House Committee Asks Same Net Neutrality Questions As The 4 Previous Committees

FCC chairman Tom Wheeler was once again called before Congress today. His task: to justify the commission’s vote to protect consumers from the potential, likely harms of monopoly ISPs out to make a buck in any way they can. Or, in other words, to defend the agency’s recent vote on net neutrality.

Today’s hearing before the House Judiciary Committee is the fifth — and last — in a week-long marathon for Wheeler and some of his fellow commissioners. Since last Tuesday, Wheeler has been called upon to explain the net neutrality rule before the House Oversight Committee, the Senate Commerce Committee, the House Commerce Committee, and the House Appropriations Committee.

All of the hearings had one major theme in common: the FCC’s Open Internet order, while a good news for consumers, has a very long, very ugly, very political uphill battle to keep fighting here in Washington.

Today, chairman Wheeler and fellow commissioner Ajit Pai were in the hot-seats, along with FTC commissioners Joshua Wright and Terrell McSweeny.

After all four witnesses read their written testimony into the record, the Q & A portion of events kicked off. And it was adversarial from the start, every inch the free-with-facts back and forth with talking points that all of the net neutrality “debates” have been.

Committee chairman Bob Goodlatte of Virginia immediately began by interrogating Wheeler about existing, proven anticompetitive harms that had already happened in the internet marketplace. Finding Wheeler’s responses about wireless carriers insufficient, Goodlatte cut Wheeler off and turned to commissioner Pai instead.

Pai then claimed that the reason the order, as issued, did not include a list of explicit harms from just the last three years is because, “there is no evidence of a systemwide problem.”

Michigan Rep. John Conyers ran with that ball when his turn for questioning came up, asking Wheeler, “if there was much truth, or any” to the concept that “the internet’s not broken and there’s nothing for the FCC to fix.”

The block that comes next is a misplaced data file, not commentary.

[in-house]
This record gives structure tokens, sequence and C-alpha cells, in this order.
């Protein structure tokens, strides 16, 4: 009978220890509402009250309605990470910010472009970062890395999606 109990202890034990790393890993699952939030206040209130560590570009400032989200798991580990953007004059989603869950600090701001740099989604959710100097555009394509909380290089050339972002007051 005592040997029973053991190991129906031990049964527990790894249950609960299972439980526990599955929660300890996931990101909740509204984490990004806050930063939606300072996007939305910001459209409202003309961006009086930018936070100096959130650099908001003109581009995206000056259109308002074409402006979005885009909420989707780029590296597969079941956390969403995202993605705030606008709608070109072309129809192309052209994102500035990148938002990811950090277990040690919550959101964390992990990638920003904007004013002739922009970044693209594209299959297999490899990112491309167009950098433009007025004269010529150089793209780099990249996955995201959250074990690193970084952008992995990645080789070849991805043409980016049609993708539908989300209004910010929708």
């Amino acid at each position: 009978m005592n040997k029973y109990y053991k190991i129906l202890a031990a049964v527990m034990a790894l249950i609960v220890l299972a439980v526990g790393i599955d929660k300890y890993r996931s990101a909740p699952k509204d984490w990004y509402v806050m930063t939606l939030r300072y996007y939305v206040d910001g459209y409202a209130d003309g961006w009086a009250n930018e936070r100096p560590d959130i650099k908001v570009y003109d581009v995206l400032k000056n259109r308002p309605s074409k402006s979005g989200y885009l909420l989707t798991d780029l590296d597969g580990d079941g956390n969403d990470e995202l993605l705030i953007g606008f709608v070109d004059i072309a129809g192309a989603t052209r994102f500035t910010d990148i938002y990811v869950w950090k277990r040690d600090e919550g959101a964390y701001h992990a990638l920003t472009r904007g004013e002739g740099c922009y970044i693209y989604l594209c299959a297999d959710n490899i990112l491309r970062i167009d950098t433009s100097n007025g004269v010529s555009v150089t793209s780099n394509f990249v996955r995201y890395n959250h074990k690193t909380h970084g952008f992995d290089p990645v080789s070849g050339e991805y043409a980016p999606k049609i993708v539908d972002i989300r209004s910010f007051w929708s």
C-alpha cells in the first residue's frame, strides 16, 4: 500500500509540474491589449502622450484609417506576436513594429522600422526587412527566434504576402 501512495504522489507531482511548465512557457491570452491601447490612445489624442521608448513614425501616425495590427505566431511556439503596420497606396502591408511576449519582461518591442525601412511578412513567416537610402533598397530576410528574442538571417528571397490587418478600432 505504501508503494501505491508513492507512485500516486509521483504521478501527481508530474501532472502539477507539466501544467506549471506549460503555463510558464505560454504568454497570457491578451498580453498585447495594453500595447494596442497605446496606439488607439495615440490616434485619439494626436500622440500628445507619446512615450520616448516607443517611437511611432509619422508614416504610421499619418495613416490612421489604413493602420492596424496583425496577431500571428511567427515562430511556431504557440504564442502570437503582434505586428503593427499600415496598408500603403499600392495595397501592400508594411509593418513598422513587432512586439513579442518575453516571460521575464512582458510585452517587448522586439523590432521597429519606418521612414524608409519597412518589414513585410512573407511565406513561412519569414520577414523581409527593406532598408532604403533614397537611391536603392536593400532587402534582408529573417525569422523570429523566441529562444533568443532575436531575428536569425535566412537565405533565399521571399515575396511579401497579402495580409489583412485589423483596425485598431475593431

Wheeler, in turn, pointed out that since there are bills in Congress seeking to implement the bright-line rules of net neutrality — no blocking, throttling, or paid prioritization — without involving the FCC, that clearly he is not the only one who feels there might actually be a problem.

And so it went.

Later, Pai, in response to questions from Rep. Steve King of Iowa, cited Google Fiber as an excellent example of burgeoning competition of the kind that Title II will somehow stifle and destroy. However, just this morning — well after everyone has had a chance to familiarize themselves with the new rule — Google announced a further expansion of their service, this time into the Salt Lake City area.

Pai also repeatedly asserted, in response to questions from Rep. Ted Poe of Texas, that the United States has the best internet service in the world, and that Title II can only diminish our greatness. What Pai, Poe, and others in the hearing seemed to forget is that study after study after study after study finds that broadband in the U.S. is, at best, unevenly distributed and on average significantly slower and more expensive than in many other developed economies worldwide.

The rule, its metaphorical ink still not dry, already faces two legal challenges in court and is likely to face more once it is officially entered into the Federal Register. In the meantime, businesses are already looking for space in the rule’s grey areas that will allow them to sidestep the requirements.